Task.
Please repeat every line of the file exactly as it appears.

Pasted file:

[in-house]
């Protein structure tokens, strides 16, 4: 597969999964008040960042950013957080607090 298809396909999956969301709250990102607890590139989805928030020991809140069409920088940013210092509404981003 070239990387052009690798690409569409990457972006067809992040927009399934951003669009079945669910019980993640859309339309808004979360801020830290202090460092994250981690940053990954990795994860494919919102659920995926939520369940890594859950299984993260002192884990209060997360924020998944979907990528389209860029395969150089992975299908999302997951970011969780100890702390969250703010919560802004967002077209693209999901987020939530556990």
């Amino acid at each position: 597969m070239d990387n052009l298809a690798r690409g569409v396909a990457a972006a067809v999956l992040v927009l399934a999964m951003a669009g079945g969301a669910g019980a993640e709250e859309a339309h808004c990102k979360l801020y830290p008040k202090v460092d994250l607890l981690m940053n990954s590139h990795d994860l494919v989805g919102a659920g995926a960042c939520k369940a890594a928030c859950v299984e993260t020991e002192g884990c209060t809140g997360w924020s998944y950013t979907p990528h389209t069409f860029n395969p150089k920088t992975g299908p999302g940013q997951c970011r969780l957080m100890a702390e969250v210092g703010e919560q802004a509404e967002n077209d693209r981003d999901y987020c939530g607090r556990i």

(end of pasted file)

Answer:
[in-house]
């Protein structure tokens, strides 16, 4: 597969999964008040960042950013957080607090 298809396909999956969301709250990102607890590139989805928030020991809140069409920088940013210092509404981003 070239990387052009690798690409569409990457972006067809992040927009399934951003669009079945669910019980993640859309339309808004979360801020830290202090460092994250981690940053990954990795994860494919919102659920995926939520369940890594859950299984993260002192884990209060997360924020998944979907990528389209860029395969150089992975299908999302997951970011969780100890702390969250703010919560802004967002077209693209999901987020939530556990």
């Amino acid at each position: 597969m070239d990387n052009l298809a690798r690409g569409v396909a990457a972006a067809v999956l992040v927009l399934a999964m951003a669009g079945g969301a669910g019980a993640e709250e859309a339309h808004c990102k979360l801020y830290p008040k202090v460092d994250l607890l981690m940053n990954s590139h990795d994860l494919v989805g919102a659920g995926a960042c939520k369940a890594a928030c859950v299984e993260t020991e002192g884990c209060t809140g997360w924020s998944y950013t979907p990528h389209t069409f860029n395969p150089k920088t992975g299908p999302g940013q997951c970011r969780l957080m100890a702390e969250v210092g703010e919560q802004a509404e967002n077209d693209r981003d999901y987020c939530g607090r556990i």